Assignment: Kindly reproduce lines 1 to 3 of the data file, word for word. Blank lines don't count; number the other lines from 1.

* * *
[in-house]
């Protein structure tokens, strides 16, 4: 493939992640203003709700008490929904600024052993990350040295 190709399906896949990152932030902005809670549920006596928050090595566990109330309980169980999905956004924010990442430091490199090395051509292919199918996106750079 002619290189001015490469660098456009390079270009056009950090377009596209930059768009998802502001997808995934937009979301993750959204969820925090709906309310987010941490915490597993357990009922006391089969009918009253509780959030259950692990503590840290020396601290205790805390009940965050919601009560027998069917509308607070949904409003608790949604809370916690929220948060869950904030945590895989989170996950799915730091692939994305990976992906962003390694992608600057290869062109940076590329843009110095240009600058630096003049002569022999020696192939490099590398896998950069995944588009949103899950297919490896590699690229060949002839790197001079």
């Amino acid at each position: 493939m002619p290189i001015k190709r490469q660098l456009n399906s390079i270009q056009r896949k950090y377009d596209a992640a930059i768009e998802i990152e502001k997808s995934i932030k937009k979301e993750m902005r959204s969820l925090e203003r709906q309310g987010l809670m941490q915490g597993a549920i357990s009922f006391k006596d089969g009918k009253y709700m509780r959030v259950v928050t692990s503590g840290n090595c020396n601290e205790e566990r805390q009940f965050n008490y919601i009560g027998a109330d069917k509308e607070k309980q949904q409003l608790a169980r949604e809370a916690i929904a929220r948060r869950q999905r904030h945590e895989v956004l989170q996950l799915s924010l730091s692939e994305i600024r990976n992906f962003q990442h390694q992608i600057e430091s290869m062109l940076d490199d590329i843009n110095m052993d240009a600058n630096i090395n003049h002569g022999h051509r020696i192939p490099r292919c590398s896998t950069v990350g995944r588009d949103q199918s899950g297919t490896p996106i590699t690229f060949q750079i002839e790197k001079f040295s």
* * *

[in-house]
């Protein structure tokens, strides 16, 4: 493939992640203003709700008490929904600024052993990350040295 190709399906896949990152932030902005809670549920006596928050090595566990109330309980169980999905956004924010990442430091490199090395051509292919199918996106750079 002619290189001015490469660098456009390079270009056009950090377009596209930059768009998802502001997808995934937009979301993750959204969820925090709906309310987010941490915490597993357990009922006391089969009918009253509780959030259950692990503590840290020396601290205790805390009940965050919601009560027998069917509308607070949904409003608790949604809370916690929220948060869950904030945590895989989170996950799915730091692939994305990976992906962003390694992608600057290869062109940076590329843009110095240009600058630096003049002569022999020696192939490099590398896998950069995944588009949103899950297919490896590699690229060949002839790197001079």
């Amino acid at each position: 493939m002619p290189i001015k190709r490469q660098l456009n399906s390079i270009q056009r896949k950090y377009d596209a992640a930059i768009e998802i990152e502001k997808s995934i932030k937009k979301e993750m902005r959204s969820l925090e203003r709906q309310g987010l809670m941490q915490g597993a549920i357990s009922f006391k006596d089969g009918k009253y709700m509780r959030v259950v928050t692990s503590g840290n090595c020396n601290e205790e566990r805390q009940f965050n008490y919601i009560g027998a109330d069917k509308e607070k309980q949904q409003l608790a169980r949604e809370a916690i929904a929220r948060r869950q999905r904030h945590e895989v956004l989170q996950l799915s924010l730091s692939e994305i600024r990976n992906f962003q990442h390694q992608i600057e430091s290869m062109l940076d490199d590329i843009n110095m052993d240009a600058n630096i090395n003049h002569g022999h051509r020696i192939p490099r292919c590398s896998t950069v990350g995944r588009d949103q199918s899950g297919t490896p996106i590699t690229f060949q750079i002839e790197k001079f040295s």